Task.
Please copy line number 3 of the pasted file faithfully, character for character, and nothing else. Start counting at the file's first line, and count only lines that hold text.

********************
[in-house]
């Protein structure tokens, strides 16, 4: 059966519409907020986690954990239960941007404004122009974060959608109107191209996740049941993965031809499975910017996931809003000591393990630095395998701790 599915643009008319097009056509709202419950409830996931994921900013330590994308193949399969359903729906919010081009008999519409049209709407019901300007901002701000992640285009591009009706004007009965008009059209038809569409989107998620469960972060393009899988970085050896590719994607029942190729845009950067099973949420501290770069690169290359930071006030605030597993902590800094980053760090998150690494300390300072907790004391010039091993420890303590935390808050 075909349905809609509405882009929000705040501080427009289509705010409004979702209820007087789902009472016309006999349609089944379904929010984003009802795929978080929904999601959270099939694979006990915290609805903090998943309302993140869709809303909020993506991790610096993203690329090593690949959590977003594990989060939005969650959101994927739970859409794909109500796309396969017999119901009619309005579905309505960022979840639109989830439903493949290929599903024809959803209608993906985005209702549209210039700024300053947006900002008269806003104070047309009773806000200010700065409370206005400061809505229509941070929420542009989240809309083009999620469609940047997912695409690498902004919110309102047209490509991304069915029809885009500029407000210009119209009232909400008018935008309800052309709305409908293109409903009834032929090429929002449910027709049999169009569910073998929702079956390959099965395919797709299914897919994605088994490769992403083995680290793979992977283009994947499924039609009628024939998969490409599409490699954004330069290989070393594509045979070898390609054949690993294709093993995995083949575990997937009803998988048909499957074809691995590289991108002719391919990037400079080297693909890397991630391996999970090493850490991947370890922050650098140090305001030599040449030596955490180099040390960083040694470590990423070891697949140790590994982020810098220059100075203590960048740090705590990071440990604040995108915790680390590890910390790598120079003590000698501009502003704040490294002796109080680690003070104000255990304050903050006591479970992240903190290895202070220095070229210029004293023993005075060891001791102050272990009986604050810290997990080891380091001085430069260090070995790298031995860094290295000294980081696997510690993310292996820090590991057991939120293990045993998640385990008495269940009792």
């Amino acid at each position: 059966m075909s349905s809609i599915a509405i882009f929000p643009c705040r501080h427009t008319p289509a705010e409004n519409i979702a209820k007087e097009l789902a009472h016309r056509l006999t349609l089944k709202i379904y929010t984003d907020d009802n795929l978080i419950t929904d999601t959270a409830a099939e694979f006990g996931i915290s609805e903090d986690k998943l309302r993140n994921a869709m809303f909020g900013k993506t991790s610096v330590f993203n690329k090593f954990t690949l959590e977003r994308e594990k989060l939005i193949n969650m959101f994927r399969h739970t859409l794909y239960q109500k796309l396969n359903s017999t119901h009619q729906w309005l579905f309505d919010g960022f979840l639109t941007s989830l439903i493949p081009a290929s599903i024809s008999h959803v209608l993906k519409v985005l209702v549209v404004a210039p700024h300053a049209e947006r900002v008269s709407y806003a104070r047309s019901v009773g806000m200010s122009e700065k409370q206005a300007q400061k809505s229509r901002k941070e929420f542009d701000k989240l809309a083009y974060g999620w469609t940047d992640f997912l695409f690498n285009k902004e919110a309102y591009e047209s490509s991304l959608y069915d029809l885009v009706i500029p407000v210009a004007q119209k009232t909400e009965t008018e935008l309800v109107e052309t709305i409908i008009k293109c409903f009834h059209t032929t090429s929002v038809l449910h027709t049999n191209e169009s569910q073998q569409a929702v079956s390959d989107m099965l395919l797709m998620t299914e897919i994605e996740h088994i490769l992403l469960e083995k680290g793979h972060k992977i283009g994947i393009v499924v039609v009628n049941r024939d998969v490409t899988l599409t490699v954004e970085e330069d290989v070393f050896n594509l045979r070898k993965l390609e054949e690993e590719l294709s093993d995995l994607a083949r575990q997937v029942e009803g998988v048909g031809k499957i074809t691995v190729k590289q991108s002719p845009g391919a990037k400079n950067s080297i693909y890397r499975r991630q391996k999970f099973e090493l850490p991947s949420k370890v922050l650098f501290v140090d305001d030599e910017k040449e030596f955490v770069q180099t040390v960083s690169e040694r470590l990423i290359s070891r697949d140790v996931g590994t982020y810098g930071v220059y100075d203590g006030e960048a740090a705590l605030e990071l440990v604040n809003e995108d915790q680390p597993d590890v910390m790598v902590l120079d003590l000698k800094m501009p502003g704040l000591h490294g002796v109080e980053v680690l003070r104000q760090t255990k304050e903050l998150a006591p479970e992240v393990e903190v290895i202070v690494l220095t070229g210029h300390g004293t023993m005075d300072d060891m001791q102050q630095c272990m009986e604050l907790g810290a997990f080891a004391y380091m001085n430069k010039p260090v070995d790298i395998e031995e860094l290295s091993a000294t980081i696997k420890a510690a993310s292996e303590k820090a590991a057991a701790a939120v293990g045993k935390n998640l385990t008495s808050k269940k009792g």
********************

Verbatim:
């Amino acid at each position: 059966m075909s349905s809609i599915a509405i882009f929000p643009c705040r501080h427009t008319p289509a705010e409004n519409i979702a209820k007087e097009l789902a009472h016309r056509l006999t349609l089944k709202i379904y929010t984003d907020d009802n795929l978080i419950t929904d999601t959270a409830a099939e694979f006990g996931i915290s609805e903090d986690k998943l309302r993140n994921a869709m809303f909020g900013k993506t991790s610096v330590f993203n690329k090593f954990t690949l959590e977003r994308e594990k989060l939005i193949n969650m959101f994927r399969h739970t859409l794909y239960q109500k796309l396969n359903s017999t119901h009619q729906w309005l579905f309505d919010g960022f979840l639109t941007s989830l439903i493949p081009a290929s599903i024809s008999h959803v209608l993906k519409v985005l209702v549209v404004a210039p700024h300053a049209e947006r900002v008269s709407y806003a104070r047309s019901v009773g806000m200010s122009e700065k409370q206005a300007q400061k809505s229509r901002k941070e929420f542009d701000k989240l809309a083009y974060g999620w469609t940047d992640f997912l695409f690498n285009k902004e919110a309102y591009e047209s490509s991304l959608y069915d029809l885009v009706i500029p407000v210009a004007q119209k009232t909400e009965t008018e935008l309800v109107e052309t709305i409908i008009k293109c409903f009834h059209t032929t090429s929002v038809l449910h027709t049999n191209e169009s569910q073998q569409a929702v079956s390959d989107m099965l395919l797709m998620t299914e897919i994605e996740h088994i490769l992403l469960e083995k680290g793979h972060k992977i283009g994947i393009v499924v039609v009628n049941r024939d998969v490409t899988l599409t490699v954004e970085e330069d290989v070393f050896n594509l045979r070898k993965l390609e054949e690993e590719l294709s093993d995995l994607a083949r575990q997937v029942e009803g998988v048909g031809k499957i074809t691995v190729k590289q991108s002719p845009g391919a990037k400079n950067s080297i693909y890397r499975r991630q391996k999970f099973e090493l850490p991947s949420k370890v922050l650098f501290v140090d305001d030599e910017k040449e030596f955490v770069q180099t040390v960083s690169e040694r470590l990423i290359s070891r697949d140790v996931g590994t982020y810098g930071v220059y100075d203590g006030e960048a740090a705590l605030e990071l440990v604040n809003e995108d915790q680390p597993d590890v910390m790598v902590l120079d003590l000698k800094m501009p502003g704040l000591h490294g002796v109080e980053v680690l003070r104000q760090t255990k304050e903050l998150a006591p479970e992240v393990e903190v290895i202070v690494l220095t070229g210029h300390g004293t023993m005075d300072d060891m001791q102050q630095c272990m009986e604050l907790g810290a997990f080891a004391y380091m001085n430069k010039p260090v070995d790298i395998e031995e860094l290295s091993a000294t980081i696997k420890a510690a993310s292996e303590k820090a590991a057991a701790a939120v293990g045993k935390n998640l385990t008495s808050k269940k009792g």